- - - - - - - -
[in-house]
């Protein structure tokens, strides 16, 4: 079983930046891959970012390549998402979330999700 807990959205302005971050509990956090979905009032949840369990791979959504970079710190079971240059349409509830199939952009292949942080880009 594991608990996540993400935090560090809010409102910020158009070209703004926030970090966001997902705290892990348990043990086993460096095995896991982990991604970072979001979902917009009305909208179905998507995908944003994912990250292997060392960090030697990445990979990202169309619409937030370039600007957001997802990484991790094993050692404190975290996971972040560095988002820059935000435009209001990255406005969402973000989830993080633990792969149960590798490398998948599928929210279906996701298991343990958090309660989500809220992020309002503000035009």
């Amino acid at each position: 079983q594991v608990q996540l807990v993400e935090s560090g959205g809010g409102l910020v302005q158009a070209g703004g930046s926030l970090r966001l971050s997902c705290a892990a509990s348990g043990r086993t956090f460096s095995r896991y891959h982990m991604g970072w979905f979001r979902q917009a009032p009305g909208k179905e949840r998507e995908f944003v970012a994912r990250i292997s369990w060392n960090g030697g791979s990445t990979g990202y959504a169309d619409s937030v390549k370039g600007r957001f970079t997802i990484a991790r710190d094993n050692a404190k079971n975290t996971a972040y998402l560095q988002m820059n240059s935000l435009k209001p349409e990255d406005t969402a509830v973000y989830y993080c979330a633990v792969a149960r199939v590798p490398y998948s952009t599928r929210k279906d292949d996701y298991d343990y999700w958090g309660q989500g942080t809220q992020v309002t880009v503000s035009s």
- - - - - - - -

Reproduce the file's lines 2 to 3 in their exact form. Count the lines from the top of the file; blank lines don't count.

């Protein structure tokens, strides 16, 4: 079983930046891959970012390549998402979330999700 807990959205302005971050509990956090979905009032949840369990791979959504970079710190079971240059349409509830199939952009292949942080880009 594991608990996540993400935090560090809010409102910020158009070209703004926030970090966001997902705290892990348990043990086993460096095995896991982990991604970072979001979902917009009305909208179905998507995908944003994912990250292997060392960090030697990445990979990202169309619409937030370039600007957001997802990484991790094993050692404190975290996971972040560095988002820059935000435009209001990255406005969402973000989830993080633990792969149960590798490398998948599928929210279906996701298991343990958090309660989500809220992020309002503000035009």
């Amino acid at each position: 079983q594991v608990q996540l807990v993400e935090s560090g959205g809010g409102l910020v302005q158009a070209g703004g930046s926030l970090r966001l971050s997902c705290a892990a509990s348990g043990r086993t956090f460096s095995r896991y891959h982990m991604g970072w979905f979001r979902q917009a009032p009305g909208k179905e949840r998507e995908f944003v970012a994912r990250i292997s369990w060392n960090g030697g791979s990445t990979g990202y959504a169309d619409s937030v390549k370039g600007r957001f970079t997802i990484a991790r710190d094993n050692a404190k079971n975290t996971a972040y998402l560095q988002m820059n240059s935000l435009k209001p349409e990255d406005t969402a509830v973000y989830y993080c979330a633990v792969a149960r199939v590798p490398y998948s952009t599928r929210k279906d292949d996701y298991d343990y999700w958090g309660q989500g942080t809220q992020v309002t880009v503000s035009s």